Halfway in, this trial has already provided insight into the reintroduction viability of a lizard head start program.  

“Prior attempts to establish new, or re-establish former, Texas horned lizard populations have proven challenging,” said Mark Howery, senior wildlife biologist for the Oklahoma Department of Wildlife Conservation. “But this trial allows us to test the feasibility of a new technique for augmenting populations or potentially moving animals between existing populations, and to assess the costs and manpower requirements of running a small head start program. If this technique proves successful, it could provide a mechanism for augmenting existing populations and potentially reduce the risk of inbreeding in small isolated populations. 

“Tinker Air Force Base is the perfect location for this trial,” Howery said. “It really is a one-of-a-kind scenario that wouldn’t be possible without the initial partnerships between Tinker Air Force Base, the University of Oklahoma, and the Oklahoma City Zoo.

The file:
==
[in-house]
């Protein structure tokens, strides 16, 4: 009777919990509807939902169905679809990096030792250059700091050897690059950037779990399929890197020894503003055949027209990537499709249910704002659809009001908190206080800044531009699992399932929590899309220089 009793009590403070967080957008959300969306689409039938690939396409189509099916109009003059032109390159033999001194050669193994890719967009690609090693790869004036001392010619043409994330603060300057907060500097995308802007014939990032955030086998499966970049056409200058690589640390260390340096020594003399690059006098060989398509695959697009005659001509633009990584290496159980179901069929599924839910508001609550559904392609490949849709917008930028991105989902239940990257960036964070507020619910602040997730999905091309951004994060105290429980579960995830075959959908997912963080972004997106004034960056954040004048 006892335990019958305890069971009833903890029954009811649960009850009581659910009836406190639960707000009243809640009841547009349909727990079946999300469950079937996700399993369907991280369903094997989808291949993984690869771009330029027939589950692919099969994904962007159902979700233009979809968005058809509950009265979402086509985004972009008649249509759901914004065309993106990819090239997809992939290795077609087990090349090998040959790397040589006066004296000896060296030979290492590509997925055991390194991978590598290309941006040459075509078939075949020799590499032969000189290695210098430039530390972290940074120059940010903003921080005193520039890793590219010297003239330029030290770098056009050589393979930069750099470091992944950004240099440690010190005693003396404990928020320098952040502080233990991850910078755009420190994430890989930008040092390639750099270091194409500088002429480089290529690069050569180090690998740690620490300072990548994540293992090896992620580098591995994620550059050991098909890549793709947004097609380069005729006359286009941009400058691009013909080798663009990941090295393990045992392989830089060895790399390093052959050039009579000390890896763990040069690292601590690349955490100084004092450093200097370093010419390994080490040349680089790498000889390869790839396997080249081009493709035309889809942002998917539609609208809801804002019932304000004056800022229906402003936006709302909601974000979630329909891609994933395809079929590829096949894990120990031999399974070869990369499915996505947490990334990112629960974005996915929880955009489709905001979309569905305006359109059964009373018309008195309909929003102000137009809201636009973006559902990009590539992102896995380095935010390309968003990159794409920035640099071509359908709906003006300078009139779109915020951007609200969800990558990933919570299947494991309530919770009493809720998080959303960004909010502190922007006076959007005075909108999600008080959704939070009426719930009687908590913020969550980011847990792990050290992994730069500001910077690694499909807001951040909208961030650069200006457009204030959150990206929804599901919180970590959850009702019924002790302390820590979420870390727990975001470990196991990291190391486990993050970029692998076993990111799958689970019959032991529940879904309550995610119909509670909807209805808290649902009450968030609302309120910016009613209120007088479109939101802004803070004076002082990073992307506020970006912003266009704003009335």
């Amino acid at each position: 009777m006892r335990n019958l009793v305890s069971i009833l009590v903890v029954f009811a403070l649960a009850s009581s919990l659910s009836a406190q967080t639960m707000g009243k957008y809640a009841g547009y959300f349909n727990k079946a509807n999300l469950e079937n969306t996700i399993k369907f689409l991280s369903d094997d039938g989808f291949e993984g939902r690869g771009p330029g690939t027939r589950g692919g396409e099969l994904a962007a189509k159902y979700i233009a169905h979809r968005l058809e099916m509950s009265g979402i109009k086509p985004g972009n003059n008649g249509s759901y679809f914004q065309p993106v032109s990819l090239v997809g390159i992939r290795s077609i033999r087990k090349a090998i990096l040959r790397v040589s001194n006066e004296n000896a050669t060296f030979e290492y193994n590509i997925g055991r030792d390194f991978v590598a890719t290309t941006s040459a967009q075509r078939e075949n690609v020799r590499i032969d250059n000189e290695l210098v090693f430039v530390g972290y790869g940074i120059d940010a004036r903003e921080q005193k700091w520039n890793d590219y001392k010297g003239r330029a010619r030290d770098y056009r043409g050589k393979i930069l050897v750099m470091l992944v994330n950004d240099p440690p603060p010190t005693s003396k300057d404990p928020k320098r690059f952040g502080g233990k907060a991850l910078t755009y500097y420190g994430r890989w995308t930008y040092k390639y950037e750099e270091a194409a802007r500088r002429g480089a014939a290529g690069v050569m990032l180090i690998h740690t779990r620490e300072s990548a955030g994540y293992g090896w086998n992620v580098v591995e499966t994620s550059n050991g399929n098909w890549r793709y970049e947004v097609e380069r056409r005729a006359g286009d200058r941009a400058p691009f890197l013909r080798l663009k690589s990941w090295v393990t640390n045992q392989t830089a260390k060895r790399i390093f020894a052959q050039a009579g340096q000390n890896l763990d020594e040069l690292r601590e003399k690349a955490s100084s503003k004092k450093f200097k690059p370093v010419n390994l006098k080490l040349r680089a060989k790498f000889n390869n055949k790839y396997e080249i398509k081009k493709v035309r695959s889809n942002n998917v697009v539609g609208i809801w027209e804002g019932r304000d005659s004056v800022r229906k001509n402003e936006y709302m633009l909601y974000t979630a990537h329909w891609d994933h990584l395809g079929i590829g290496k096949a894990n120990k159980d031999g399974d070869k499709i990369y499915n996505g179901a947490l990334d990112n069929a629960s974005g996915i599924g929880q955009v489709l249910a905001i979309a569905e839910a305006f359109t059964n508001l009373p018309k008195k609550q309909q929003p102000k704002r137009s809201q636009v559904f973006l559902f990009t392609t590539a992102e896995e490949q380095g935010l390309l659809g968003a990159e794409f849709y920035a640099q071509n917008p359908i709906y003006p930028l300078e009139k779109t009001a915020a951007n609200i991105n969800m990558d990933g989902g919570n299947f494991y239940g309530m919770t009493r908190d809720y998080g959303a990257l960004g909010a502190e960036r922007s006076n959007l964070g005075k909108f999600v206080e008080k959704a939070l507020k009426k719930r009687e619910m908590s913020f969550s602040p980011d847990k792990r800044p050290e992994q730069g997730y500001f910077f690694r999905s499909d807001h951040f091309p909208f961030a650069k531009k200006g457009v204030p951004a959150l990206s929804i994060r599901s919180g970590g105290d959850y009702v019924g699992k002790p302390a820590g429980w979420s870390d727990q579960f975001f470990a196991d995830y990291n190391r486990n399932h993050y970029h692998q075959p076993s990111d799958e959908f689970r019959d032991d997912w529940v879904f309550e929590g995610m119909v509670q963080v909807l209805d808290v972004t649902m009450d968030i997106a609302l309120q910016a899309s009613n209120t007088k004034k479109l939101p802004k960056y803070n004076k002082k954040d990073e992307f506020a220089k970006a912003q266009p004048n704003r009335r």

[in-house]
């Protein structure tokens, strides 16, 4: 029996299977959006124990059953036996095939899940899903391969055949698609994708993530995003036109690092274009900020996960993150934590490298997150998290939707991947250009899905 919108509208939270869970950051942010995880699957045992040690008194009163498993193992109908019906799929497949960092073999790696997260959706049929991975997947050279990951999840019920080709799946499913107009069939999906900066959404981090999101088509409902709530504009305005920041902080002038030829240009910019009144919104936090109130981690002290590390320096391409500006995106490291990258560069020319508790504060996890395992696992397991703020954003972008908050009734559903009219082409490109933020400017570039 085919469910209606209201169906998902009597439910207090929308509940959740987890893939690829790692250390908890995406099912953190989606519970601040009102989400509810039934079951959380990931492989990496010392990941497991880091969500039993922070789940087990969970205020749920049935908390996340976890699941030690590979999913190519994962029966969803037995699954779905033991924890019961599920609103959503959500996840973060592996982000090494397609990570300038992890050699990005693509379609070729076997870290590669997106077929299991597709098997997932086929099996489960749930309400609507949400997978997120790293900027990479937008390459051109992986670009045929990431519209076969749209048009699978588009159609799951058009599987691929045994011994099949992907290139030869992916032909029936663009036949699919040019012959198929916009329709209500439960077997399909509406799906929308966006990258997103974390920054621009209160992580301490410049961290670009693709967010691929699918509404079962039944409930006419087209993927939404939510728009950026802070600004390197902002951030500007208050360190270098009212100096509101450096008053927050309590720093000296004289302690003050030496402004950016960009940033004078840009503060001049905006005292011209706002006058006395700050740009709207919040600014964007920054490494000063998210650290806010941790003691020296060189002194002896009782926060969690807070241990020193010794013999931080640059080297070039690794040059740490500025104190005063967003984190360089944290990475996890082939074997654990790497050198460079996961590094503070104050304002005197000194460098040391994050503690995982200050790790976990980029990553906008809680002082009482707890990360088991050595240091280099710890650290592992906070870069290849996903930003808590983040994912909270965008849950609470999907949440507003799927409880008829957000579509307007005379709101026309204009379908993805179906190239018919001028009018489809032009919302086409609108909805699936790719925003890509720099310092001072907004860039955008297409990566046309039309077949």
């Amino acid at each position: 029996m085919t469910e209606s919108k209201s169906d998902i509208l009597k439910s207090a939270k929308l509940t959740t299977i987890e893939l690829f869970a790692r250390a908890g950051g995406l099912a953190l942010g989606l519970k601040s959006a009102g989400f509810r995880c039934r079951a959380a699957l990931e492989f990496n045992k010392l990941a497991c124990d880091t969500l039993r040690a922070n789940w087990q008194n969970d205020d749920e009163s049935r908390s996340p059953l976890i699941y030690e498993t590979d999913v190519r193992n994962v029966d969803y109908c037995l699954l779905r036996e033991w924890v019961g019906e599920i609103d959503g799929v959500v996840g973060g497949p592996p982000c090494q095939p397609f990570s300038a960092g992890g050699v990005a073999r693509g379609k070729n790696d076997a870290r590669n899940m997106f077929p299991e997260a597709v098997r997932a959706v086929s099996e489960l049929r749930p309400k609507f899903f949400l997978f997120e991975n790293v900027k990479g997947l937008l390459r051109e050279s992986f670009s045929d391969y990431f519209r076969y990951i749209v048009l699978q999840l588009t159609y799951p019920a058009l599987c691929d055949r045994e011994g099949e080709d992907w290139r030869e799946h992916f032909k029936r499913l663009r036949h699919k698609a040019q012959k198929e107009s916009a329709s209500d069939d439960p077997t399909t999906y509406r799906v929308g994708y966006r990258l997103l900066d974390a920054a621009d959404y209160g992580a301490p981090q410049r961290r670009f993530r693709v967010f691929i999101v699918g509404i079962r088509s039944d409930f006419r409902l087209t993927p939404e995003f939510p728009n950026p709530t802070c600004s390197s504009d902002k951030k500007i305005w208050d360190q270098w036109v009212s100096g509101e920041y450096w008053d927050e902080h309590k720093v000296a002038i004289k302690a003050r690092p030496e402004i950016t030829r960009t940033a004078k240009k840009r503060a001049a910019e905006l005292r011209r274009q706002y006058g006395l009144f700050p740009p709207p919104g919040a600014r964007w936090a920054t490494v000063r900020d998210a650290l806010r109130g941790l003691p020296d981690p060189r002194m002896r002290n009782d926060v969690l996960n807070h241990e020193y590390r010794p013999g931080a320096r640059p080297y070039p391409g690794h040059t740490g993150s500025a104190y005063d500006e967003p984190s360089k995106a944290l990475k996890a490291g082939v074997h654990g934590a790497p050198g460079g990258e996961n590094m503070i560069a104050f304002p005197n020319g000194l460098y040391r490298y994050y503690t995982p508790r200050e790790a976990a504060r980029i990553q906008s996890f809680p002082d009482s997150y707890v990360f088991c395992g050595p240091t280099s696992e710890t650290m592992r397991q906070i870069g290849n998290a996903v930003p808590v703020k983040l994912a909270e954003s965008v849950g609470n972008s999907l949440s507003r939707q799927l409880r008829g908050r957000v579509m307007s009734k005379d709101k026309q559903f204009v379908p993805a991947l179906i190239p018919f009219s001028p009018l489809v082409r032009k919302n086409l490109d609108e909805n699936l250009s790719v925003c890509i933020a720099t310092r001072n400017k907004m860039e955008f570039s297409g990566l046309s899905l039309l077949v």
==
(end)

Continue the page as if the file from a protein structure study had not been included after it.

“The base’s natural resources office has invested so much time and energy into this unique population; the researchers at OU were already monitoring the lizards on the base’s reserves; and team members from the Oklahoma City Zoo were willing to dedicate their expertise and space for the Lizard Lab. If any of those pieces was missing, none of this would be possible.”  

This project may be giving researchers with the proper permits a unique look into the lives of Texas horned lizards, but the public still plays a significant role in conservation efforts for the species. By reducing pesticide use and maintaining native vegetation, landowners can provide habitat and food for these special reptiles as well as other species of wildlife. And anyone can share recent lizard sightings with the Wildlife Department. Details like the location of the sighting, number and ages of individuals observed, and a photograph can help biologists monitor the pulse of the state’s populations.  

Initial funding for this project was provided by the National Science Foundation, Sam Noble Museum at the University of Oklahoma, and the Oklahoma City Zoo and Botanical Garden. Additional support has been provided by State Wildlife Grant F20AF10405 through the Oklahoma Department of Wildlife Conservation.